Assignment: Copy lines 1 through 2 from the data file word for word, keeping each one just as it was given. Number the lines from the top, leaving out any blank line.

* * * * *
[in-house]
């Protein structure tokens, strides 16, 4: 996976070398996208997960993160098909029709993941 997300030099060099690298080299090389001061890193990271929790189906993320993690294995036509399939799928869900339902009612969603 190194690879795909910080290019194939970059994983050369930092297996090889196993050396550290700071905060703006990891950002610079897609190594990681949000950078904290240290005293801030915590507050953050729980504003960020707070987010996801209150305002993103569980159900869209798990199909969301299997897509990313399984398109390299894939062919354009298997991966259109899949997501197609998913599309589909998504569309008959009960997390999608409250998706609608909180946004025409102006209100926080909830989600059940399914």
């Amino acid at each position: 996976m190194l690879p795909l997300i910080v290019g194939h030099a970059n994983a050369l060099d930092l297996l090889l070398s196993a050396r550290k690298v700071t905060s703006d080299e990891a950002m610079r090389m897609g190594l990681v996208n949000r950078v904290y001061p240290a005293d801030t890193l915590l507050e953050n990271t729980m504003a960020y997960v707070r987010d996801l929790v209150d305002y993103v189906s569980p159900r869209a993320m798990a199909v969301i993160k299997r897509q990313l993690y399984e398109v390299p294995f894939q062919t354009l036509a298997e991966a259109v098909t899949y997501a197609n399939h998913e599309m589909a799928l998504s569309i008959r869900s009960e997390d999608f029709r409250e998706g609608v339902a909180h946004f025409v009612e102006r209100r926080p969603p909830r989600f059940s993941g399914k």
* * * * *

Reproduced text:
[in-house]
């Protein structure tokens, strides 16, 4: 996976070398996208997960993160098909029709993941 997300030099060099690298080299090389001061890193990271929790189906993320993690294995036509399939799928869900339902009612969603 190194690879795909910080290019194939970059994983050369930092297996090889196993050396550290700071905060703006990891950002610079897609190594990681949000950078904290240290005293801030915590507050953050729980504003960020707070987010996801209150305002993103569980159900869209798990199909969301299997897509990313399984398109390299894939062919354009298997991966259109899949997501197609998913599309589909998504569309008959009960997390999608409250998706609608909180946004025409102006209100926080909830989600059940399914």